And yet that’s how Calgary-based Progress Energy sold the Petronas takeover deal to Canadians who at first saw no net benefit for Canadians. Progress said they needed an investor with deep pockets and Petronas’ investment in LNG plants would provide 3,000 jobs.
Many of Petronas’ moves overseas appears to shadow PetroChina Corp, their partner in Sudan and Iraq. The same week that Petronas bought Progress Energy for US$5.3 billion, PetroChina bought Encana for US$2.2 billion and then China’s state-owned CNOOC also bought Alberta-based Nexen for US$15 billion.
But PetroChina represents a nation of 1.3 billion Chinese people, hungry for its oil supply to fuel a rapidly growing economy. Petronas represents about 28 million Malaysians. China has deep pockets but Petronas must realize it does not …before it’s too late.
What should Petronas attempt to do?
Firstly, the Petroleum Development Act needs to be revised. Petronas’ focus and mandate should be sharpened towards domestic oil and gas resources and should not be made accountable to the Prime Minister but to Parliament and an independently constituted board tasked to ensure that the national oil company acts always in accord with its legal mandate. Prime ministerial discretion to allow moves away from its stated mandate can be dangerous.
There are lots to do domestically as Petronas tries to make Malaysia the regional and maybe even the world’s top deepwater oil and gas exploration services hub. Petronas doesn’t have a choice anymore. Now is the time for hard work to dig deeper.
Malaysian hydrocarbon reserves which make up over 75 percent of Petronas’ total resource holdings have stayed stagnant for the last five years at least. Consultants said Malaysia is expected to be Asia’s top spender on offshore oil and gas services at over RM50 billion to be committed for 2011-2015.
But the power to hand out production sharing contracts (PSC) and risk sharing contracts (RSC) cannot rest solely on Petronas, which may already have a vested interest in many oil services companies, some of whom are run by ex-Petronas employees.
The way businesses work in Malaysia, Petronas as a top government-linked corporation will inevitably feel pressured to favour other government or politically-linked businesses, especially now since Malaysia’s political landscape is shaping up to be a divide between supporters of two key political coalitions. Membership of the Malaysian Oil and Gas Services Council (MOGSC) suddenly jumped exponentially – 121 of its 372 members just signed up last year. Why?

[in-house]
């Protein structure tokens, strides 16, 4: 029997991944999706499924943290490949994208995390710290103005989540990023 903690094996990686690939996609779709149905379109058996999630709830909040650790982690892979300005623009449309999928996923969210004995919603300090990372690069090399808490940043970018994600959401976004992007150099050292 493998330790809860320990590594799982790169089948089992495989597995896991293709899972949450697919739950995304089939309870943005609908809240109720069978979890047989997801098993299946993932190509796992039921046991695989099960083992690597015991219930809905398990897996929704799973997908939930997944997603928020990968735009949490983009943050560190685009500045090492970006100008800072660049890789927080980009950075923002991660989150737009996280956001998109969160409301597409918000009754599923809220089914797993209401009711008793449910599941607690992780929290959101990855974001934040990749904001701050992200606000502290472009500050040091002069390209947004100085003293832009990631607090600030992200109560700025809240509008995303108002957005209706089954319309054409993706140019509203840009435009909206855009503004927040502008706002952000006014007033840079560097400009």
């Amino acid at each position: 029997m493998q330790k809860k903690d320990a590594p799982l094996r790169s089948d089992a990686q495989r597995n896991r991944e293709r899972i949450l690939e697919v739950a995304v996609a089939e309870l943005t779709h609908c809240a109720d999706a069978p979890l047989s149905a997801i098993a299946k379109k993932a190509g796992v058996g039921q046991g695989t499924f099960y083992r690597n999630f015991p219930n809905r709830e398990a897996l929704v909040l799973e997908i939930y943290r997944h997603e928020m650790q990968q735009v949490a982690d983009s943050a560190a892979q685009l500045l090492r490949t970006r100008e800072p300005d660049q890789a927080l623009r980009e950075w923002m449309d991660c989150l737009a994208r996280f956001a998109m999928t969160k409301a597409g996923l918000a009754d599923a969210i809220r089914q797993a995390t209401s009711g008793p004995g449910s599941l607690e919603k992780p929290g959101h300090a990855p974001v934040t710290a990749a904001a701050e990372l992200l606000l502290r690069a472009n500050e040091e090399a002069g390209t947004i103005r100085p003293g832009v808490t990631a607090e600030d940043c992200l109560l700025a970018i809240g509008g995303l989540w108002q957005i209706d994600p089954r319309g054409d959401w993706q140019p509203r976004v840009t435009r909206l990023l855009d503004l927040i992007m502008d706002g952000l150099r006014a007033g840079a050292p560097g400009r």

Or worse, since many RSCs are going to foreign interests, a large group of small niche players, how do we ensure that no under the table money is exchanged? A government body, separate from Petronas, perhaps under Parliament’s watch, must take over this duty to check that contracts are handed out fairly.
And Petronas itself needs to be checked to ensure that it does not have monopoly power to invest the nation’s oil wealth. Malaysia, with exhaustible resources, deserves a prudent fund manager which does not show political preference for companies or countries or even favoured nations.
Because it is Malaysia’s top corporation, Petronas will do well to set the standard for accounting disclosures and transparency, marking a new era for other government-linked corporations. Every cent must count for Malaysia’s oil wealth should be fairly shared by all Malaysians, including the most needy.
Perhaps, to ensure that Petronas does not get pulled in all directions, Petronas needs to pay more into a fund. This will come in useful when Malaysia needs to import its oil in the future. Norway’s Oil Fund, established since 1990 to manage the country’s wealth from oil, is now worth up to US$650 billion and is one of the largest such funds in the world. Norway’s oil reserves in 2011 stood at about 6.9 billion barrels, not so far off from Malaysia’s 5.9 billion barrels.
The challenge is to maximise as well as sustain that wealth for now and for always through prudent exploration, production and investment while being socially responsible at all times. That’s not an easy task but once the parameters are set, it should be easier.